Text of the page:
Change leadership: Working with individuals
17 May 2021
Kenny Wheeler he considers leading change with individuals.
In his previous article, Kenny Wheeler wrote about change leadership at a strategic level. In this article he considers leading change with individuals.
- Change needs to be considered not only at a strategic level but also at an individual one.
- There must be clarity as to what individuals are asked to do.
- Leading change at an individual level is necessary to prevent some individuals from getting stuck in the change curve.
Using Kurt Lewin’s model can help: unfreeze, change and then re-freeze working practices within an organisation culture. Whilst Lewin and Kotter’s model is great for considering change at a strategic level and for implementing change it is also necessary to consider how you can influence change at an individual level.
Three responses to change
Even if it is long overdue, there are going to be different responses to change, which means that the blanket messages or communication given in staff meetings or INSET days is not going to be enough to support the change process. Broadly speaking there are going to be three responses to change, these being political, emotional and rational.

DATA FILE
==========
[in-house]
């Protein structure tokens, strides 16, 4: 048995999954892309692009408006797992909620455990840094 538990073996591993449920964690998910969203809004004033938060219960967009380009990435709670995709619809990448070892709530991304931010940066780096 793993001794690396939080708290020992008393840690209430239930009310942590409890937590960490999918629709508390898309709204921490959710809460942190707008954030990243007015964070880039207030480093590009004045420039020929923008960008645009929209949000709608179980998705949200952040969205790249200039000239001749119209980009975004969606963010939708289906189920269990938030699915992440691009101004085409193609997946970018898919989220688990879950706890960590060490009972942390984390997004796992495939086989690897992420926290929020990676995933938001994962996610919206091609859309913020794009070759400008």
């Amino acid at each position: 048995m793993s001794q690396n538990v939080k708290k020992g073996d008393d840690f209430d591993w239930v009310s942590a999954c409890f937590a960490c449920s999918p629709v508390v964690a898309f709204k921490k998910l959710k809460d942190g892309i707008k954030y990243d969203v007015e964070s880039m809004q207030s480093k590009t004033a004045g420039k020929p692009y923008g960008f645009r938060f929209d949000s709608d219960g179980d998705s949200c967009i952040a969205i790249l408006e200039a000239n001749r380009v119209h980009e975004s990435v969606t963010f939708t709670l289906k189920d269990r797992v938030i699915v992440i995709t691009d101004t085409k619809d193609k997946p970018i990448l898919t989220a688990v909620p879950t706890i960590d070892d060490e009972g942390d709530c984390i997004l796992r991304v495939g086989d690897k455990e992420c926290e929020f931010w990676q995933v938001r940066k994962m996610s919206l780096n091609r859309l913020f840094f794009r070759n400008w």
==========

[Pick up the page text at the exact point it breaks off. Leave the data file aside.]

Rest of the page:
You are changing how the organisation operates and so might be inadvertently impacting on power dynamics. Perhaps that is part of the reason why change is needed! There may be some resistance to change because people may feel changes will impact on the status quo, colleagues might no longer come to particular individuals for advice because of new structures or processes.